Wring That Neck was, by this time a well established and lengthy staple of the Deep Purple set, never perfunctory but certainly way more polished than the opener. Blackmore and Lord (as ever in those days) spar for supremacy and in turn vying to outdo each other, flicking the switch between effortless jazz chords, particularly Ritchie's simple rhythmic work here, and then disappearing off with stratospheric roaring solos. You can only guess at the excitement at being witness first hand to this, the recording eerily laying bare the band without the intrusion of an audience to which those of us who explore the Purple legacy through the bootleg medium have come to become accustomed. At just under 6 minutes in the track, everybody backs off and Paicey's shuffle and Roger's throbbing basswork underpin some nice noodling from Ritchie before the accelerator (or should that be volume pedal?) is applied again, some truly electrifying guitar work building to one of the many crescendos of the song. My fingers hurt just imagining how this sort of stuff can be played by one set of hands alone.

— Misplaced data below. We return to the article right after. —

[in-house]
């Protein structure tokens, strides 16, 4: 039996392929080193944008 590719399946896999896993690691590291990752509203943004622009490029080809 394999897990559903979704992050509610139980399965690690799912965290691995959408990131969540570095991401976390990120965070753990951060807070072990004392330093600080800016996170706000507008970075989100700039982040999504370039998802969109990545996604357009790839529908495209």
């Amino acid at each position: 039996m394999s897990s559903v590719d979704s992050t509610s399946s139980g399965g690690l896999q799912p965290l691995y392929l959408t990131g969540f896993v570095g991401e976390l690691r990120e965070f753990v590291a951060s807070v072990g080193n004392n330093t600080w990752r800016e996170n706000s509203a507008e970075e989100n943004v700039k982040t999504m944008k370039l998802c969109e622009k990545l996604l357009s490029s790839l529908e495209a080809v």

Eventually though, Blackmore backs off and it's Jon's turn to work, unaccompanied on one of his classically inspired outings, darting metaphorically off all over the place while tying together the loose ends with various musical themes with the occasional assistance of Roger and little Ian, before the reigns are handed back to the man in black for his solo spot. It's reminiscent of his work for the band's pre Concerto set, which had taken place just a couple of weeks or so prior to this set. None of the nervous picking here though. Free of the pressures of TV cameras, Ritchie winds it up all the way before the band crash out in a frenetic, full-on finale to the track.
Next up, some light relief from the musical bombardment as the band launch into Hush, attacked with some more vigour than their attempt at the abovementioned Concerto. Jon and Ritchie again spar, as little Ian tackles a hypnotic drum backing to the instrumental section, drawn out and again featuring some excellent keyboard work which seems to go on and on, Ritchie's chopping guitar accompaniment again ranging from measured picking to almost hacking in intensity, as Jon's lengthy solo rises to it's intense peak before the song is closed out by the re-entry of Ian Gillan.